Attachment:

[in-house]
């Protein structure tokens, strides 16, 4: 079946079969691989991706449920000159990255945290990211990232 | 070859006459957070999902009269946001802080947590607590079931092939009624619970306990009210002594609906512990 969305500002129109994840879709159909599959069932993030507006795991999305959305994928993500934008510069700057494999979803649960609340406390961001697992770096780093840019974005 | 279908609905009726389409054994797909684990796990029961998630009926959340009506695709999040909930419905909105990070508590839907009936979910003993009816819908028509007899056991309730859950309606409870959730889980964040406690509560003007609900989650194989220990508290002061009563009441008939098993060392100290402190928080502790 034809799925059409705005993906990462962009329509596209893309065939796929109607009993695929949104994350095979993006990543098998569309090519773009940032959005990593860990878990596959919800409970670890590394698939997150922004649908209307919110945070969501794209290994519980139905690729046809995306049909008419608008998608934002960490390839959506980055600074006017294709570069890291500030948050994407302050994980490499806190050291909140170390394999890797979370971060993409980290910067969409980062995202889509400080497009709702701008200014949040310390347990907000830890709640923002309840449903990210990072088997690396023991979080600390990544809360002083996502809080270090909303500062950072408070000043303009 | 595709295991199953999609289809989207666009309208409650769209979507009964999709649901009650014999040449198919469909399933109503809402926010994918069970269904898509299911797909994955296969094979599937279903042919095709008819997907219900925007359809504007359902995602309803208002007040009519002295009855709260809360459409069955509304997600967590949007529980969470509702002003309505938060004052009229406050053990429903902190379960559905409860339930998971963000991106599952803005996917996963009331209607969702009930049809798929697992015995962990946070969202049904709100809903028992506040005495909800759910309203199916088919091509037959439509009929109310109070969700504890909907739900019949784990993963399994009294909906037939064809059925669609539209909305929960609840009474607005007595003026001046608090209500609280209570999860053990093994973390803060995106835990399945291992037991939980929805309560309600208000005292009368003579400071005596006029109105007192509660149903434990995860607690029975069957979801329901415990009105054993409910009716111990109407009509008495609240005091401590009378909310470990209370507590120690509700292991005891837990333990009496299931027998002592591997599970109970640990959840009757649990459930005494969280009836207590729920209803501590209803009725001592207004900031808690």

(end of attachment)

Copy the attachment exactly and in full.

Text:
[in-house]
């Protein structure tokens, strides 16, 4: 079946079969691989991706449920000159990255945290990211990232 | 070859006459957070999902009269946001802080947590607590079931092939009624619970306990009210002594609906512990 969305500002129109994840879709159909599959069932993030507006795991999305959305994928993500934008510069700057494999979803649960609340406390961001697992770096780093840019974005 | 279908609905009726389409054994797909684990796990029961998630009926959340009506695709999040909930419905909105990070508590839907009936979910003993009816819908028509007899056991309730859950309606409870959730889980964040406690509560003007609900989650194989220990508290002061009563009441008939098993060392100290402190928080502790 034809799925059409705005993906990462962009329509596209893309065939796929109607009993695929949104994350095979993006990543098998569309090519773009940032959005990593860990878990596959919800409970670890590394698939997150922004649908209307919110945070969501794209290994519980139905690729046809995306049909008419608008998608934002960490390839959506980055600074006017294709570069890291500030948050994407302050994980490499806190050291909140170390394999890797979370971060993409980290910067969409980062995202889509400080497009709702701008200014949040310390347990907000830890709640923002309840449903990210990072088997690396023991979080600390990544809360002083996502809080270090909303500062950072408070000043303009 | 595709295991199953999609289809989207666009309208409650769209979507009964999709649901009650014999040449198919469909399933109503809402926010994918069970269904898509299911797909994955296969094979599937279903042919095709008819997907219900925007359809504007359902995602309803208002007040009519002295009855709260809360459409069955509304997600967590949007529980969470509702002003309505938060004052009229406050053990429903902190379960559905409860339930998971963000991106599952803005996917996963009331209607969702009930049809798929697992015995962990946070969202049904709100809903028992506040005495909800759910309203199916088919091509037959439509009929109310109070969700504890909907739900019949784990993963399994009294909906037939064809059925669609539209909305929960609840009474607005007595003026001046608090209500609280209570999860053990093994973390803060995106835990399945291992037991939980929805309560309600208000005292009368003579400071005596006029109105007192509660149903434990995860607690029975069957979801329901415990009105054993409910009716111990109407009509008495609240005091401590009378909310470990209370507590120690509700292991005891837990333990009496299931027998002592591997599970109970640990959840009757649990459930005494969280009836207590729920209803501590209803009725001592207004900031808690």